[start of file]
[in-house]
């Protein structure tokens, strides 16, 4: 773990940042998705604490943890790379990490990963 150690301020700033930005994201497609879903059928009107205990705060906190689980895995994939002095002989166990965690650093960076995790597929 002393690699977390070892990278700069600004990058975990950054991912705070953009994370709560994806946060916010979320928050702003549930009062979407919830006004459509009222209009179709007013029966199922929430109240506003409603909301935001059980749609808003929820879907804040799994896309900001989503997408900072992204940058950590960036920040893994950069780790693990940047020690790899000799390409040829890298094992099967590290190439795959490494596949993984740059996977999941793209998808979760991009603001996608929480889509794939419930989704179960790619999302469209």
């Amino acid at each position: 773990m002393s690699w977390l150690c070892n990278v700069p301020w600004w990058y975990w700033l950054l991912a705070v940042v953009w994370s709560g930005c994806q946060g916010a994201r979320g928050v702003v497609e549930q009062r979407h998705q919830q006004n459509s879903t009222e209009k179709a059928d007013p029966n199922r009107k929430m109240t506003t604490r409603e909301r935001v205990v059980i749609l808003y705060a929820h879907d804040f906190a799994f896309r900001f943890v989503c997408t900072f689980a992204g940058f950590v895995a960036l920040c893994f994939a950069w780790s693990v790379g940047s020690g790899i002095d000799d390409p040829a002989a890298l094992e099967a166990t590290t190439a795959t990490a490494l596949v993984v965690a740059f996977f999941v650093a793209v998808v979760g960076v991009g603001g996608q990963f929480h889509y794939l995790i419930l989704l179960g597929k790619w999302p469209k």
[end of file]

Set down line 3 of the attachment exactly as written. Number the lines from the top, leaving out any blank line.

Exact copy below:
């Amino acid at each position: 773990m002393s690699w977390l150690c070892n990278v700069p301020w600004w990058y975990w700033l950054l991912a705070v940042v953009w994370s709560g930005c994806q946060g916010a994201r979320g928050v702003v497609e549930q009062r979407h998705q919830q006004n459509s879903t009222e209009k179709a059928d007013p029966n199922r009107k929430m109240t506003t604490r409603e909301r935001v205990v059980i749609l808003y705060a929820h879907d804040f906190a799994f896309r900001f943890v989503c997408t900072f689980a992204g940058f950590v895995a960036l920040c893994f994939a950069w780790s693990v790379g940047s020690g790899i002095d000799d390409p040829a002989a890298l094992e099967a166990t590290t190439a795959t990490a490494l596949v993984v965690a740059f996977f999941v650093a793209v998808v979760g960076v991009g603001g996608q990963f929480h889509y794939l995790i419930l989704l179960g597929k790619w999302p469209k």